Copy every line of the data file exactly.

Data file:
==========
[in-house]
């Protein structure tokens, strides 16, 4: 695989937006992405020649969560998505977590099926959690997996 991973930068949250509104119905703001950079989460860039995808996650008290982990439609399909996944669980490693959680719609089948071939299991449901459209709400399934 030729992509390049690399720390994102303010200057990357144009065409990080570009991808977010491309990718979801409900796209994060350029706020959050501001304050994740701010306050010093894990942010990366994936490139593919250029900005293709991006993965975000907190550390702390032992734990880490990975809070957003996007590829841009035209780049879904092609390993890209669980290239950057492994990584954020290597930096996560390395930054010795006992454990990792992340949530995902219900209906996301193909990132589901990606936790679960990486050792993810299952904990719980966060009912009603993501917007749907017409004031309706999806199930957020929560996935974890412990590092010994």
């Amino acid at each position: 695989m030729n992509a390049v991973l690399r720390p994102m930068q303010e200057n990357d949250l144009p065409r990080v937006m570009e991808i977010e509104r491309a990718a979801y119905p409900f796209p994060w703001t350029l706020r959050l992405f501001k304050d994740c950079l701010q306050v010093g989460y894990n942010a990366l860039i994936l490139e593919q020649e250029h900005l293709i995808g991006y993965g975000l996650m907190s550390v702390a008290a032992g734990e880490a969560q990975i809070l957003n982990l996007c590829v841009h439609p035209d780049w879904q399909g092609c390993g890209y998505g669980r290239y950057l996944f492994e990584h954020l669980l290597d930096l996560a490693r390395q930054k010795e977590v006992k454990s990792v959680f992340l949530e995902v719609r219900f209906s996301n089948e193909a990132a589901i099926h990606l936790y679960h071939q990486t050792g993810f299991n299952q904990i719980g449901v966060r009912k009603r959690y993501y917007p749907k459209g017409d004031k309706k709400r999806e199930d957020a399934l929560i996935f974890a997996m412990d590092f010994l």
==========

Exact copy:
[in-house]
């Protein structure tokens, strides 16, 4: 695989937006992405020649969560998505977590099926959690997996 991973930068949250509104119905703001950079989460860039995808996650008290982990439609399909996944669980490693959680719609089948071939299991449901459209709400399934 030729992509390049690399720390994102303010200057990357144009065409990080570009991808977010491309990718979801409900796209994060350029706020959050501001304050994740701010306050010093894990942010990366994936490139593919250029900005293709991006993965975000907190550390702390032992734990880490990975809070957003996007590829841009035209780049879904092609390993890209669980290239950057492994990584954020290597930096996560390395930054010795006992454990990792992340949530995902219900209906996301193909990132589901990606936790679960990486050792993810299952904990719980966060009912009603993501917007749907017409004031309706999806199930957020929560996935974890412990590092010994």
């Amino acid at each position: 695989m030729n992509a390049v991973l690399r720390p994102m930068q303010e200057n990357d949250l144009p065409r990080v937006m570009e991808i977010e509104r491309a990718a979801y119905p409900f796209p994060w703001t350029l706020r959050l992405f501001k304050d994740c950079l701010q306050v010093g989460y894990n942010a990366l860039i994936l490139e593919q020649e250029h900005l293709i995808g991006y993965g975000l996650m907190s550390v702390a008290a032992g734990e880490a969560q990975i809070l957003n982990l996007c590829v841009h439609p035209d780049w879904q399909g092609c390993g890209y998505g669980r290239y950057l996944f492994e990584h954020l669980l290597d930096l996560a490693r390395q930054k010795e977590v006992k454990s990792v959680f992340l949530e995902v719609r219900f209906s996301n089948e193909a990132a589901i099926h990606l936790y679960h071939q990486t050792g993810f299991n299952q904990i719980g449901v966060r009912k009603r959690y993501y917007p749907k459209g017409d004031k309706k709400r999806e199930d957020a399934l929560i996935f974890a997996m412990d590092f010994l």